insight - Charlie Hamilton James

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Occupation - Wildlife photographer

As a lad, Charlie Hamilton James was interested in birds, although he didn’t know very much about them at the time.
 

He remembers drawing a kingfisher for his teacher when he was just six, “utterly hooked, completely obsessed” by the stunning, electric-blue kingfishers he saw along the river near his home in England’s West Country.
 

That childhood obsession was to stand Charlie in very good stead. From the age of 14, he began making himself known to producers and researchers at the BBC’s world- renowned Natural History Unit.
 

“I had something to offer them – knowledge about kingfishers. I had something that was actually useful to them rather than just myself. Luckily I had chosen kingfishers. People like to see kingfishers on television, so there was a demand for footage of them.
 

“The BBC was trying to film kingfishers for a David Attenborough series. They are seen as quite difficult birds to film, so from the age of 16 they began getting me in to do little jobs for them – to help the cameramen and make it all happen.”
 

Today, 20 years later, Charlie Hamilton James (36) is a highly regarded wildlife cameraman and stills photographer, and not surprisingly, given the thousands of hours he has devoted to his beloved birds over a period of many years, a leading authority on kingfishers.
 

Charlie has won a string of prestigious awards, including Young Photographer of the Year in 1990 and 1991; best cinematography at the Wildscreen and Living Europe film festivals in 2004 for My Halcyon River (this film was also ‘best in festival’ at Living Europe); the Royal Television Society’s (Regional) best cinematography award in 2005 for The Wild Wood; and the Royal Television Society’s lighting, photography and camera award in 2007 for Wye Voices From The Valley. The latter also resulted in a BAFTA nomination for Charlie in 2008.
 

Charlie lives with his wife Philippa Forrester – an accomplished and highly experienced television presenter and producer in her own right – and three boys, Fred, Gus, and Arthur, in an old mill worker’s cottage adjacent to the river on which he spent so much of his youth.
 

The brook, he goes on, is a “perfect marker” of the seasons and the “perfect backdrop” for watching kingfishers. Charlie, who has dubbed the waterway Halycon River, says he will not reveal its true name. “But on a bright dawn in spring, there is nowhere else on Earth I would rather be.”
 

Photographing wild birds is rarely easy. Getting really good, evocative shots requires a detailed knowledge of the particular species’ habitat and behaviour, endless patience, being in the right place at the right time, and a measure of luck.
 

“The thing about kingfishers,” Charlie explains, “is that they are creatures of habit. Unlike lots of birds, you know they are always going to sit on the same perch and will always be doing this and doing that. Once you are sort of clued into them, it becomes a lot easier.”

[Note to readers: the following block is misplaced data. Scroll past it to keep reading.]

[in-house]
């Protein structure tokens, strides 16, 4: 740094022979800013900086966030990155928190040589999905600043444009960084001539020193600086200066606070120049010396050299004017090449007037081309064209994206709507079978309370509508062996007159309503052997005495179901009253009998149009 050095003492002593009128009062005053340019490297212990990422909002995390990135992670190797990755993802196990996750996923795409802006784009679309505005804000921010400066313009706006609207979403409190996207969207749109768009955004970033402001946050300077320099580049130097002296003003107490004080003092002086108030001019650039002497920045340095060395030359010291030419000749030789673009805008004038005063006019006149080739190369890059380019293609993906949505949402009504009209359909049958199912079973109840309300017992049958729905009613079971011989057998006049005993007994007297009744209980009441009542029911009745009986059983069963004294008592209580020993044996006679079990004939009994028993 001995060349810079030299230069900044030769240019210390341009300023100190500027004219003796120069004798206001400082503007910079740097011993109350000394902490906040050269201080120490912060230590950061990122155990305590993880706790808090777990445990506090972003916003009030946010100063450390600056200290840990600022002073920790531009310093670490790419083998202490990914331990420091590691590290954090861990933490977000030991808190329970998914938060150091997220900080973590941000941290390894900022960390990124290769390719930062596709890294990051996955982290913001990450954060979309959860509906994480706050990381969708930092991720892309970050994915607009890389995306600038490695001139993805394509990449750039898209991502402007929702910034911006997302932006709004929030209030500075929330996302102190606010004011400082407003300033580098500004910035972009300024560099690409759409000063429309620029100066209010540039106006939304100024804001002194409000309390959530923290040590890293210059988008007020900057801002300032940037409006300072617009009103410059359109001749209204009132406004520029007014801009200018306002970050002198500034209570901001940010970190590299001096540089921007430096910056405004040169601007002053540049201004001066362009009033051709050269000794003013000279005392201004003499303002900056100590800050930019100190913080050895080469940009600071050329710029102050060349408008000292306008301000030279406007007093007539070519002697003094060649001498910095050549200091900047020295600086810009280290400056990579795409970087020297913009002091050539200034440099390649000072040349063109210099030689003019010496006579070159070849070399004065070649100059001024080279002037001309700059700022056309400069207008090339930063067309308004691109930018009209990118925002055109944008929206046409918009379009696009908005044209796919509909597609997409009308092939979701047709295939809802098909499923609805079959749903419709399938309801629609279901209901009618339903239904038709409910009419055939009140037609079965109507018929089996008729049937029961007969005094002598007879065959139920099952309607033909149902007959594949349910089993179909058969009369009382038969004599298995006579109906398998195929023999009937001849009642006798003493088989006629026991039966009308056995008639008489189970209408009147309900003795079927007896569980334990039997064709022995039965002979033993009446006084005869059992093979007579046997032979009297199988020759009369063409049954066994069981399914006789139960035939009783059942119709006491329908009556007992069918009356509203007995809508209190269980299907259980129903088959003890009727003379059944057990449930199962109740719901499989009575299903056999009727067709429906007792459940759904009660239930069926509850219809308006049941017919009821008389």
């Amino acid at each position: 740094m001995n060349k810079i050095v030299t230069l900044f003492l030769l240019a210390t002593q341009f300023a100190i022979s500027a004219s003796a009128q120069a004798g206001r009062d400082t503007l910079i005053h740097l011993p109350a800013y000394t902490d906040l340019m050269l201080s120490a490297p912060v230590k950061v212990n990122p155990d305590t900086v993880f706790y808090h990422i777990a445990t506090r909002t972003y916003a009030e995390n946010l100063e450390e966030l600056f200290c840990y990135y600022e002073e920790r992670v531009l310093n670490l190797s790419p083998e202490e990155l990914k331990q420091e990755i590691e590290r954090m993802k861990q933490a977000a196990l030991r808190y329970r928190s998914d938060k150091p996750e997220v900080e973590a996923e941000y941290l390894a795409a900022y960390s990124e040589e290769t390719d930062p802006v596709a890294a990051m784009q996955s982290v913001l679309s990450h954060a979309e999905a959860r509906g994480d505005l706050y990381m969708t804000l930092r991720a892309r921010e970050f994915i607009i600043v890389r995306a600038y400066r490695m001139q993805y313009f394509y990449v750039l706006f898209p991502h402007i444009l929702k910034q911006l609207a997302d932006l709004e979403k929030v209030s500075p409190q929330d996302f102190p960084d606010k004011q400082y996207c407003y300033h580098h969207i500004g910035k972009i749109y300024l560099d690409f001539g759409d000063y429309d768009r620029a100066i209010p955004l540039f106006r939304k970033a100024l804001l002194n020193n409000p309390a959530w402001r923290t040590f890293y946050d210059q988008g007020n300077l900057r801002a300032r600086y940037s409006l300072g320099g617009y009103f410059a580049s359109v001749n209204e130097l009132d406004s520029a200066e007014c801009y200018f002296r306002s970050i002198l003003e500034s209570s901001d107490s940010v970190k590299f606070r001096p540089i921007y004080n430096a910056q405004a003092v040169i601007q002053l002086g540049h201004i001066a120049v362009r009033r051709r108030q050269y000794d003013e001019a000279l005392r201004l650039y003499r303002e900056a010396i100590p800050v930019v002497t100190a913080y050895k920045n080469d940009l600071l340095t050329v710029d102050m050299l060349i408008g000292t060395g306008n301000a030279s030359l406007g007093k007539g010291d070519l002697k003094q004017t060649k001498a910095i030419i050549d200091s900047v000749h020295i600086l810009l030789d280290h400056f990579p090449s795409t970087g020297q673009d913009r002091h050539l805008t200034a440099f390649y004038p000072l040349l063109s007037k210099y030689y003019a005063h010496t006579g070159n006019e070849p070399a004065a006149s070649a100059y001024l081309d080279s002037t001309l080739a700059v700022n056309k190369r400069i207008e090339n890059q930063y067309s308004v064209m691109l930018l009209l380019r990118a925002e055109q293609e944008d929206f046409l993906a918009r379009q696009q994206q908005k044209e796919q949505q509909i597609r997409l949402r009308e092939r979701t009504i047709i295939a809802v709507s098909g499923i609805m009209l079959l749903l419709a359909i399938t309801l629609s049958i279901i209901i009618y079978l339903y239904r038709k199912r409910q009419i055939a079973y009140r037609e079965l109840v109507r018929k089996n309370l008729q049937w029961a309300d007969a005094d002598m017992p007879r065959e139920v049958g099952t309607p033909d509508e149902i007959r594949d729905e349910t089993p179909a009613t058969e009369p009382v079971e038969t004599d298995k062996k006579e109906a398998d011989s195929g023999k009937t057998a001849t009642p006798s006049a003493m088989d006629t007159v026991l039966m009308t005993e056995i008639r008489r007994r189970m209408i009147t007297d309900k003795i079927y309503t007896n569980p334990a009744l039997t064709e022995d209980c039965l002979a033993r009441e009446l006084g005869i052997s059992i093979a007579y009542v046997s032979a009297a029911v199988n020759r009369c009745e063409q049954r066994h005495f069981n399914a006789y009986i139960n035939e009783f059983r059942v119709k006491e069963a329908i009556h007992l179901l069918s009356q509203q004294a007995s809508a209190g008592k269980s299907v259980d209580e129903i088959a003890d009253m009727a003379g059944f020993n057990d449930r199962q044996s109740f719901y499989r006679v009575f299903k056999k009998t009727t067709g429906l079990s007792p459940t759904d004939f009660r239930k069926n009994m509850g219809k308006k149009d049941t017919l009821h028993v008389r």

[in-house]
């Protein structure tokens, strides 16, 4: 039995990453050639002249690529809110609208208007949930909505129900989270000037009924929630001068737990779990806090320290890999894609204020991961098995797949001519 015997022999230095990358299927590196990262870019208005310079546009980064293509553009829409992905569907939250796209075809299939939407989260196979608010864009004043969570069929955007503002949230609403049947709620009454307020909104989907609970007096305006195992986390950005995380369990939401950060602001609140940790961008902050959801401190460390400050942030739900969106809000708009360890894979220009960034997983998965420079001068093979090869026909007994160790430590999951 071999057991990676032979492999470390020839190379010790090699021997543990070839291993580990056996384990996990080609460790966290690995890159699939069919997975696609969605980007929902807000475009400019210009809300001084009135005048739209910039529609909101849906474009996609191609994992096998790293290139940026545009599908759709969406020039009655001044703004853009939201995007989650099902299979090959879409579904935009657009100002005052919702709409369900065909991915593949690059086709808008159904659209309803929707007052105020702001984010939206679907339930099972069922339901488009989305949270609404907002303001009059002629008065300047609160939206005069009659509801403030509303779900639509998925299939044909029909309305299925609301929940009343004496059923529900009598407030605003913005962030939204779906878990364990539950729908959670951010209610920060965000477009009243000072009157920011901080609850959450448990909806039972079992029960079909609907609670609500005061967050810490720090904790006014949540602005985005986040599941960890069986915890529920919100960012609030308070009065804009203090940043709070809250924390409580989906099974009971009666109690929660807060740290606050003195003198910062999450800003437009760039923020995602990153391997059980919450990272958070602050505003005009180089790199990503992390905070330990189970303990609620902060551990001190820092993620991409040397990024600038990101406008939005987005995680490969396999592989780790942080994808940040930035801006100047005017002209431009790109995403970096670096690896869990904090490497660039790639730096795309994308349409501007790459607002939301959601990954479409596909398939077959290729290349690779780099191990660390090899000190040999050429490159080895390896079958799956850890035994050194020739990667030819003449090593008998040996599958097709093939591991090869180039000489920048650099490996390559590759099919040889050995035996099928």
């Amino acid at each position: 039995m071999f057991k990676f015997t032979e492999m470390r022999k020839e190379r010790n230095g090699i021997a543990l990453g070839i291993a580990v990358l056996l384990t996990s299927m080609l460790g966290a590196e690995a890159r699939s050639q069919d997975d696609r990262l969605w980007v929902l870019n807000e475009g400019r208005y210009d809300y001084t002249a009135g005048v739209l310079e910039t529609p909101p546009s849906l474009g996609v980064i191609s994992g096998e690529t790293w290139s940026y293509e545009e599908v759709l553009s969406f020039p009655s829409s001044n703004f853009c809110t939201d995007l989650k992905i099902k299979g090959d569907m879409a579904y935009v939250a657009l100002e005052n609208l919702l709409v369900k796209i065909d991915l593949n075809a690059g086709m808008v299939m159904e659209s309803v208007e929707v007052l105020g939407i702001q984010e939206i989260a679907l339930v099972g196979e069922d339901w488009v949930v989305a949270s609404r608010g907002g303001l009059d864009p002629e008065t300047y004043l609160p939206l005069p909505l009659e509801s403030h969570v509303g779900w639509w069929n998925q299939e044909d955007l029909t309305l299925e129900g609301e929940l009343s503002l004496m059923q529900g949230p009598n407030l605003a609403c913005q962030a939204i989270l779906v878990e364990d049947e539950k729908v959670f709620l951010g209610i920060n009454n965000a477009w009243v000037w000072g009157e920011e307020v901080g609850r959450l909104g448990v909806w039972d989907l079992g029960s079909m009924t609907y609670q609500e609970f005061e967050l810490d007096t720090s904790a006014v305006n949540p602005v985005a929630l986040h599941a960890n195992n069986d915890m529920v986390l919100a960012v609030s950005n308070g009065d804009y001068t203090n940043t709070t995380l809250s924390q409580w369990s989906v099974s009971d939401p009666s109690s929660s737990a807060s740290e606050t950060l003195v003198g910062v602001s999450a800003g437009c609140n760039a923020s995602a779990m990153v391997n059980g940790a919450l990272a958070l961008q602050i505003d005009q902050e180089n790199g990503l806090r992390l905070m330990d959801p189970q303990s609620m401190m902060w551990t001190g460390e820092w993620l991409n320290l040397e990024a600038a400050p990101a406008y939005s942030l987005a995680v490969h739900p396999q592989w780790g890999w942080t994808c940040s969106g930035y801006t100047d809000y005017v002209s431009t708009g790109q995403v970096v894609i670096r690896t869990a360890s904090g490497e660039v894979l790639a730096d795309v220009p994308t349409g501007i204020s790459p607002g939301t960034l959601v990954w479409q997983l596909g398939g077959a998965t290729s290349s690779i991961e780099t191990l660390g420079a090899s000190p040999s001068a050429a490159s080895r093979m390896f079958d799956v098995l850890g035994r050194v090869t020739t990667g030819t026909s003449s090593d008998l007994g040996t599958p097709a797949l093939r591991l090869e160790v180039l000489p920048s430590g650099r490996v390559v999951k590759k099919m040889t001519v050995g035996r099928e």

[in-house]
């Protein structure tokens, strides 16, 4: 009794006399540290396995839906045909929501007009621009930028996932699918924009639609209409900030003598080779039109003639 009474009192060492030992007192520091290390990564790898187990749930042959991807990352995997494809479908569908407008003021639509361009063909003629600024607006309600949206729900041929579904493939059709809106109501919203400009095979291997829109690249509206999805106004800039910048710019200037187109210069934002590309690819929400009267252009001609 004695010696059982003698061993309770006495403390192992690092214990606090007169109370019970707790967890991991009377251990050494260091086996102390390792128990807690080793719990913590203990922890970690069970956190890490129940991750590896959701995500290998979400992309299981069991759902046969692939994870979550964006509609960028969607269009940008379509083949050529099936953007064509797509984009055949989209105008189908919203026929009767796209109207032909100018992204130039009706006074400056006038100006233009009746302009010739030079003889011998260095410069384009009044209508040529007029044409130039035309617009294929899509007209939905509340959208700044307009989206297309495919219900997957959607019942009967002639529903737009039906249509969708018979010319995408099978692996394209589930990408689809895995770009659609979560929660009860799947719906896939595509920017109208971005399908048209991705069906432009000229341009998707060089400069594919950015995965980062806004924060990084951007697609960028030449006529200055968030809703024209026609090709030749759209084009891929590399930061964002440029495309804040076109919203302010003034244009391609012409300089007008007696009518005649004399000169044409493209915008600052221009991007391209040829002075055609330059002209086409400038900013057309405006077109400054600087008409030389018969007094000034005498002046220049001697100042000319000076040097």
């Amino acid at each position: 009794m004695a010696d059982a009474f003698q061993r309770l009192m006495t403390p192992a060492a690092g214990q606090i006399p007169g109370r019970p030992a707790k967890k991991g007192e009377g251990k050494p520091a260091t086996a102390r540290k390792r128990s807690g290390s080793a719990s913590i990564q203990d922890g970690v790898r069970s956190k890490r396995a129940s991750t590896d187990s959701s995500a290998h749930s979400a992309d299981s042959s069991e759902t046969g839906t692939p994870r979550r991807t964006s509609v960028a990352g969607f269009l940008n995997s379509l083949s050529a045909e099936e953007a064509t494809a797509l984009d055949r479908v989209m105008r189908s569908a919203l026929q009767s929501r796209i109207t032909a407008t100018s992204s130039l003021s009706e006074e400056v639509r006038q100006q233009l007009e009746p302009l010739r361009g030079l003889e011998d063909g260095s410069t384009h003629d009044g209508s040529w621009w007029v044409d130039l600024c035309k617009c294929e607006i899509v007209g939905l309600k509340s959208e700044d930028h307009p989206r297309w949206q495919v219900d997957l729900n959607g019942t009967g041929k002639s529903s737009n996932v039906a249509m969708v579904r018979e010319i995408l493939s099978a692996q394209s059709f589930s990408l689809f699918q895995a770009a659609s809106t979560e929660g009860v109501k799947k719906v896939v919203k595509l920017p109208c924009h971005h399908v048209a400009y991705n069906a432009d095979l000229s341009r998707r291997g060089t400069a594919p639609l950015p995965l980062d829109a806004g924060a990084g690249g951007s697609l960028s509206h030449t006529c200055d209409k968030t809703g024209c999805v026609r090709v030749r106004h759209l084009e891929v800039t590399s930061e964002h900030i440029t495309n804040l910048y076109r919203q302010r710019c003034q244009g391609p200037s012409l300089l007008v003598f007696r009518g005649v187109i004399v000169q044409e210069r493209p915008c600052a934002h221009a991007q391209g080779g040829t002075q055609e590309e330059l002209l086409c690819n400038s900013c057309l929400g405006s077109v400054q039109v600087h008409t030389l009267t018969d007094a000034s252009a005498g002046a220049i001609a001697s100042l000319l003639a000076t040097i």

When Charlie first began photographing kingfishers, he used his parents’ garden pond as a film set, leaving a camera in a waterproof container in the water for two or three weeks at a time. “The camera was triggered by anything that broke an infra-red beam. A kingfisher might dive 200 times into the pond over a period of several weeks, but would only break the beam several times during that period.”
 

Nowadays, Charlie films kingfishers in the wild. “I just let them do their own thing and try to capture what they do it in the best way I can, which is much harder!”
 

Over the years, Charlie has taken thousands of photos of kingfishers. The casual reader could be forgiven for thinking that Charlie takes stunning shots time after time. But nothing could be further from the truth.
 

“Most of the pictures in the book were taken after 2004 and took countless hours to secure. Every few weeks I would get one with which I was reasonably happy. Having said that, generally I am not happy about anything I take. I’ve always got an image in my head of the perfect shot. Unless I achieve that perfect shot, which is almost never going to happen, I am not really happy. Interestingly, over time I grow to like a picture more because I forget what image I had in my head when I actually took it.”
 

Kingfisher: Tales From The Halcyon River includes photos of non-British kingfishers, such as the spectacular giant kingfisher on the Zambezi River and stork-billed kingfisher in Borneo. “Wherever I go, even when I am doing something else, I always find the time to look for and photograph or film kingfishers. We always have a kingfisher somewhere in our films. There are 86 known species of kingfisher and I simply can’t get enough of these beautiful birds.”

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